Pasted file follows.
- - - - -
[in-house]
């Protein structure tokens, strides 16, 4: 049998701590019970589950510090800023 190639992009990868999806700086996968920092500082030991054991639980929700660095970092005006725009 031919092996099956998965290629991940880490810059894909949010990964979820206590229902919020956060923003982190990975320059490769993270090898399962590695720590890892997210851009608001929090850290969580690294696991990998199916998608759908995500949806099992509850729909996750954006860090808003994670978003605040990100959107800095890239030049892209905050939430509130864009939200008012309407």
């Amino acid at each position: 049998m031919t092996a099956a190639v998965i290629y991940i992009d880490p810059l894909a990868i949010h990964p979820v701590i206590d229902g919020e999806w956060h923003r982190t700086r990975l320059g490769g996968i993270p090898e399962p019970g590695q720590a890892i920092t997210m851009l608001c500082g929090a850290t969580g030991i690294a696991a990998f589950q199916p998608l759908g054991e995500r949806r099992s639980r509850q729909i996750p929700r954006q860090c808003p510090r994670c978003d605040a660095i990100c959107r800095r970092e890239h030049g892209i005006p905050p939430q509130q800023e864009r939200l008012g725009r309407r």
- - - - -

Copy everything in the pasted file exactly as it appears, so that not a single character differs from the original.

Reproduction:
[in-house]
């Protein structure tokens, strides 16, 4: 049998701590019970589950510090800023 190639992009990868999806700086996968920092500082030991054991639980929700660095970092005006725009 031919092996099956998965290629991940880490810059894909949010990964979820206590229902919020956060923003982190990975320059490769993270090898399962590695720590890892997210851009608001929090850290969580690294696991990998199916998608759908995500949806099992509850729909996750954006860090808003994670978003605040990100959107800095890239030049892209905050939430509130864009939200008012309407």
């Amino acid at each position: 049998m031919t092996a099956a190639v998965i290629y991940i992009d880490p810059l894909a990868i949010h990964p979820v701590i206590d229902g919020e999806w956060h923003r982190t700086r990975l320059g490769g996968i993270p090898e399962p019970g590695q720590a890892i920092t997210m851009l608001c500082g929090a850290t969580g030991i690294a696991a990998f589950q199916p998608l759908g054991e995500r949806r099992s639980r509850q729909i996750p929700r954006q860090c808003p510090r994670c978003d605040a660095i990100c959107r800095r970092e890239h030049g892209i005006p905050p939430q509130q800023e864009r939200l008012g725009r309407r």